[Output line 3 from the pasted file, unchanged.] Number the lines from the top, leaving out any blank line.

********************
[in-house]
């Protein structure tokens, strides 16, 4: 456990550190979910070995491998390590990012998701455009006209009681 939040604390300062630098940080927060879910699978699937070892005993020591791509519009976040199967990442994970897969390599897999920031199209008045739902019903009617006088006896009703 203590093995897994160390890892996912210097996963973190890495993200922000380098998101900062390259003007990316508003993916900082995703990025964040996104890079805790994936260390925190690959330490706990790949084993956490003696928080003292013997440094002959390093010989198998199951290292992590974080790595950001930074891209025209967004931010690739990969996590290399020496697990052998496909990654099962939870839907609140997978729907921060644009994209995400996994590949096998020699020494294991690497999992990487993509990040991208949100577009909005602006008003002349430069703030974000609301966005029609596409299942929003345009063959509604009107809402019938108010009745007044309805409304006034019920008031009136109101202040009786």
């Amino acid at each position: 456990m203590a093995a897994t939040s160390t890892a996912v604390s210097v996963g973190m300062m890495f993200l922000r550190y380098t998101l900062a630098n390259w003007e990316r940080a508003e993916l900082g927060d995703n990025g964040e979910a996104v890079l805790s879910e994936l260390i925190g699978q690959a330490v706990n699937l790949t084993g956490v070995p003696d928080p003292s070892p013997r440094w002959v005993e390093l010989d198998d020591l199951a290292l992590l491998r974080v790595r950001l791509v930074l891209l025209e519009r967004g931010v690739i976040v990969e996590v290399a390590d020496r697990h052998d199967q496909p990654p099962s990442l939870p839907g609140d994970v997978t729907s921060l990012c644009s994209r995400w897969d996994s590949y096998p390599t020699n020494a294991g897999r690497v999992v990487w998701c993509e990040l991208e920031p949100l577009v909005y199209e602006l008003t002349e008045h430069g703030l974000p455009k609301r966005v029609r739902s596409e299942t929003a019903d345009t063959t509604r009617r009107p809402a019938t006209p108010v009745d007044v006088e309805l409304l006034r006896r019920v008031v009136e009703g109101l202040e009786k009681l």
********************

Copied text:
């Amino acid at each position: 456990m203590a093995a897994t939040s160390t890892a996912v604390s210097v996963g973190m300062m890495f993200l922000r550190y380098t998101l900062a630098n390259w003007e990316r940080a508003e993916l900082g927060d995703n990025g964040e979910a996104v890079l805790s879910e994936l260390i925190g699978q690959a330490v706990n699937l790949t084993g956490v070995p003696d928080p003292s070892p013997r440094w002959v005993e390093l010989d198998d020591l199951a290292l992590l491998r974080v790595r950001l791509v930074l891209l025209e519009r967004g931010v690739i976040v990969e996590v290399a390590d020496r697990h052998d199967q496909p990654p099962s990442l939870p839907g609140d994970v997978t729907s921060l990012c644009s994209r995400w897969d996994s590949y096998p390599t020699n020494a294991g897999r690497v999992v990487w998701c993509e990040l991208e920031p949100l577009v909005y199209e602006l008003t002349e008045h430069g703030l974000p455009k609301r966005v029609r739902s596409e299942t929003a019903d345009t063959t509604r009617r009107p809402a019938t006209p108010v009745d007044v006088e309805l409304l006034r006896r019920v008031v009136e009703g109101l202040e009786k009681l």